Workplace Concentration of Immigrants
Fedrick Andersson, U.S. Department of the Treasury
Monica Garcia-Perez, St. Cloud State University
John Haltiwanger, University of Maryland
Kristen McCue, U.S. Census Bureau
Seth Sanders, Duke University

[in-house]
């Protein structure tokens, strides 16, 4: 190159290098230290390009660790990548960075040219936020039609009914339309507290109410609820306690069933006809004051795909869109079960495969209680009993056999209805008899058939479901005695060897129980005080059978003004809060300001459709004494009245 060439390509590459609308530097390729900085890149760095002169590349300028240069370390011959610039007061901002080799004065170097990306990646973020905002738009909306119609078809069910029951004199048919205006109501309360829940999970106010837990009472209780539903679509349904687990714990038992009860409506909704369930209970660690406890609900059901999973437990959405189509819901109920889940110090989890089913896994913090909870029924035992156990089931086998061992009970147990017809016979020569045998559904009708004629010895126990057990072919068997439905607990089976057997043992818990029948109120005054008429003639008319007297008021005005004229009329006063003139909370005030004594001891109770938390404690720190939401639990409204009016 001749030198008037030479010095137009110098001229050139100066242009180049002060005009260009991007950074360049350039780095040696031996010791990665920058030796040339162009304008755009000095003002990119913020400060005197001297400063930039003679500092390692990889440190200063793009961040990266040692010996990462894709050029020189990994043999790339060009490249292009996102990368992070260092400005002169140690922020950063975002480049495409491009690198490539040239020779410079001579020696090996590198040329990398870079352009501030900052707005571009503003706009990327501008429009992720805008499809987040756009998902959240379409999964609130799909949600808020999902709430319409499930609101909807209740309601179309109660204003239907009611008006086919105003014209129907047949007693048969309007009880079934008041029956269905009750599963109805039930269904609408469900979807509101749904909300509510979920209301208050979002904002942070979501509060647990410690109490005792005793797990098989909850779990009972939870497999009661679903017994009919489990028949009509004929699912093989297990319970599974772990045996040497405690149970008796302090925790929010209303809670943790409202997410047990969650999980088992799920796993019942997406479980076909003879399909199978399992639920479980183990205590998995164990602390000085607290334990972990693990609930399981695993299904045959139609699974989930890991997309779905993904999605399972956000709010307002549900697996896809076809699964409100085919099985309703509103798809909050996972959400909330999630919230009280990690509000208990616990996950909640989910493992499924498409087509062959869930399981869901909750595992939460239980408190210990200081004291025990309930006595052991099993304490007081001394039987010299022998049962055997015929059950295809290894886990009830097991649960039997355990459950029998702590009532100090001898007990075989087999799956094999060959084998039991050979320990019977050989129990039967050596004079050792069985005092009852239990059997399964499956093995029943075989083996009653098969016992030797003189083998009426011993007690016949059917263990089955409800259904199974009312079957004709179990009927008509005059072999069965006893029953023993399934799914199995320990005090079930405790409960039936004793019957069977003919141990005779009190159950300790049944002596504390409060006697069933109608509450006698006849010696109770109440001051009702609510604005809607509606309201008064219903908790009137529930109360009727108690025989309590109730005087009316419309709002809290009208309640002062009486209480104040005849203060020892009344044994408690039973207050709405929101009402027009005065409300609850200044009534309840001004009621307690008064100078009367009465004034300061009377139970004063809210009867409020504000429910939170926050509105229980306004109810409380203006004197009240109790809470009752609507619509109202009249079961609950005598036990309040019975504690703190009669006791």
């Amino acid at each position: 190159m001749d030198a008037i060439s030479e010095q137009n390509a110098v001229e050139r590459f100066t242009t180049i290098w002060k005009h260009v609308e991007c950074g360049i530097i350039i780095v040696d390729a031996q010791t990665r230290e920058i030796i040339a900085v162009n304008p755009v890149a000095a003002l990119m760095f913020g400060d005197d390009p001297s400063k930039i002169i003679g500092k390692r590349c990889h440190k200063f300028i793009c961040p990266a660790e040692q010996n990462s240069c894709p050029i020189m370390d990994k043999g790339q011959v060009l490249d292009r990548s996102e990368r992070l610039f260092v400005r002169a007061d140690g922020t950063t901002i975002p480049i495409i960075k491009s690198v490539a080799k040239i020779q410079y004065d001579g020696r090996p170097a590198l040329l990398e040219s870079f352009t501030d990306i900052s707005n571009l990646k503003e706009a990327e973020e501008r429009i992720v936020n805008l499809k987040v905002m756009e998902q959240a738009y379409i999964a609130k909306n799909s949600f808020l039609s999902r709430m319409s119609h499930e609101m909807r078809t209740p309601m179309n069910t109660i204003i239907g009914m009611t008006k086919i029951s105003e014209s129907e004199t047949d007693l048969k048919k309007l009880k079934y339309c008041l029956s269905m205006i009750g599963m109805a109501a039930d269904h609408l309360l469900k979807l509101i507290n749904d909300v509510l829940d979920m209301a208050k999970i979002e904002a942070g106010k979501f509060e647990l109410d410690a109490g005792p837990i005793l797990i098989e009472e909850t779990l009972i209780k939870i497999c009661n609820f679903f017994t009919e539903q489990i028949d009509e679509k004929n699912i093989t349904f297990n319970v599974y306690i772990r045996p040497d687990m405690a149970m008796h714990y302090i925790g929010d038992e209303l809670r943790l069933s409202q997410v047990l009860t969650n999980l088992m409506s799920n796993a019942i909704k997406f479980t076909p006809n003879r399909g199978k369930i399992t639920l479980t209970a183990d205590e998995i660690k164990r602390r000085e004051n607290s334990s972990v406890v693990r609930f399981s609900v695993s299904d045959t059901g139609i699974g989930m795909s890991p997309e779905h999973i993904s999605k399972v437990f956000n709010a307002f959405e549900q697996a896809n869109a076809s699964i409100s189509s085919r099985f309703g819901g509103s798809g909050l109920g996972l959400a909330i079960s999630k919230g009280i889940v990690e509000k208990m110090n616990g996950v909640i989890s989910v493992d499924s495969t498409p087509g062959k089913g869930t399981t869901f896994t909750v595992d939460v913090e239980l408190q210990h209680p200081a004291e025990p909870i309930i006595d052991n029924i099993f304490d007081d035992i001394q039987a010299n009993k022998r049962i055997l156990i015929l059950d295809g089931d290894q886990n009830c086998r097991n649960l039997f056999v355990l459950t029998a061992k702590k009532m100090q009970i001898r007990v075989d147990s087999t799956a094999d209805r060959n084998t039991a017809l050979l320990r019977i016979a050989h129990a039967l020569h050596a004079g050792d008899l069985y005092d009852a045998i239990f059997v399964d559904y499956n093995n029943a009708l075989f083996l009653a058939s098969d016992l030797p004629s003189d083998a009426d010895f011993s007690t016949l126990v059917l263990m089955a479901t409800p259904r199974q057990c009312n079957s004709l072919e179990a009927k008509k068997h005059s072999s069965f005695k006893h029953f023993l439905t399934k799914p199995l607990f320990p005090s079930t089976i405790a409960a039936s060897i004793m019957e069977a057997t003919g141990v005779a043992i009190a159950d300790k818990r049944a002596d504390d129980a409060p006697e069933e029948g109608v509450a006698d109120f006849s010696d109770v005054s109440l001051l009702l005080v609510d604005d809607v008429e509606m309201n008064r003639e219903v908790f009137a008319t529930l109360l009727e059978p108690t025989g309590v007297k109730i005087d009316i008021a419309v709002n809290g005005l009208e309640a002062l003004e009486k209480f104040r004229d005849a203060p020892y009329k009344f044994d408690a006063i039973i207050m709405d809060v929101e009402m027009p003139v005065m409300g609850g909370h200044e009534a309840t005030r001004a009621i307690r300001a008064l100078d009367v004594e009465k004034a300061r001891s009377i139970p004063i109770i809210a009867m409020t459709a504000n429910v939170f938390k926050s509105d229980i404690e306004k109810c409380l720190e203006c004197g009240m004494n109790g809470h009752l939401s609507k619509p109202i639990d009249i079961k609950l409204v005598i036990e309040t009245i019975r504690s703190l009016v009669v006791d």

Do immigrants and the native-born work in separate workplaces? Do worker and employer characteristics explain workplace concentration? We explore these questions using a matched employer-employee database. We find that immigrants are much more likely to have immigrant coworkers and are particularly likely to work with their compatriots. Concentration is grater in small businesses than in large ones, it varies substantially across industries, and is particularly high among immigrants with limited English skills. Neighborhood job networks are strongly positively associated with concentration. The importance of these factors varies by country of origin—for example, not speaking English well has a particularly strong association with concentration for immigrants from Asian countries. We find that employer and employee characteristics account for half of the difference in concentration in working with compatriots and all of the difference in working with other non-compatriot immigrants; residential segregation, industry and English skills are the most important explanatory factors.